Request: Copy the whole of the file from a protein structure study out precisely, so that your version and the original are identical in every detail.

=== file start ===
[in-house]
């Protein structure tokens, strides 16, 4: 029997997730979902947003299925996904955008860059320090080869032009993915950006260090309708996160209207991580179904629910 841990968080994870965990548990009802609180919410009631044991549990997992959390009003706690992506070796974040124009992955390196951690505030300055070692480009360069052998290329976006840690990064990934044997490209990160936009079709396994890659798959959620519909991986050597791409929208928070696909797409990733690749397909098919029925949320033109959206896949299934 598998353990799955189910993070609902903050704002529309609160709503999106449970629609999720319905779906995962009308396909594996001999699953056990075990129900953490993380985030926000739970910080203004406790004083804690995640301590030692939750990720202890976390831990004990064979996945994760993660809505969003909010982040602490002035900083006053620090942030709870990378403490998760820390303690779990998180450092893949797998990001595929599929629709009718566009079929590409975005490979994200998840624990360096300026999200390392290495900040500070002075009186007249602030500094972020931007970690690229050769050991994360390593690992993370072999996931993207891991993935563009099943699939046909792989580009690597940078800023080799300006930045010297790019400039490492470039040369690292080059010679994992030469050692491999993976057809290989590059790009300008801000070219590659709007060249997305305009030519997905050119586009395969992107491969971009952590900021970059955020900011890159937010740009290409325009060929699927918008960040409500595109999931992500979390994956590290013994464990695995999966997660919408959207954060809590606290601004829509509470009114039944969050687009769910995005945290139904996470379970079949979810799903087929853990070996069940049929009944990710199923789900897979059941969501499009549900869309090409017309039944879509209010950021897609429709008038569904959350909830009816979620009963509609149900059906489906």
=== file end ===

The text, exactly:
[in-house]
């Protein structure tokens, strides 16, 4: 029997997730979902947003299925996904955008860059320090080869032009993915950006260090309708996160209207991580179904629910 841990968080994870965990548990009802609180919410009631044991549990997992959390009003706690992506070796974040124009992955390196951690505030300055070692480009360069052998290329976006840690990064990934044997490209990160936009079709396994890659798959959620519909991986050597791409929208928070696909797409990733690749397909098919029925949320033109959206896949299934 598998353990799955189910993070609902903050704002529309609160709503999106449970629609999720319905779906995962009308396909594996001999699953056990075990129900953490993380985030926000739970910080203004406790004083804690995640301590030692939750990720202890976390831990004990064979996945994760993660809505969003909010982040602490002035900083006053620090942030709870990378403490998760820390303690779990998180450092893949797998990001595929599929629709009718566009079929590409975005490979994200998840624990360096300026999200390392290495900040500070002075009186007249602030500094972020931007970690690229050769050991994360390593690992993370072999996931993207891991993935563009099943699939046909792989580009690597940078800023080799300006930045010297790019400039490492470039040369690292080059010679994992030469050692491999993976057809290989590059790009300008801000070219590659709007060249997305305009030519997905050119586009395969992107491969971009952590900021970059955020900011890159937010740009290409325009060929699927918008960040409500595109999931992500979390994956590290013994464990695995999966997660919408959207954060809590606290601004829509509470009114039944969050687009769910995005945290139904996470379970079949979810799903087929853990070996069940049929009944990710199923789900897979059941969501499009549900869309090409017309039944879509209010950021897609429709008038569904959350909830009816979620009963509609149900059906489906």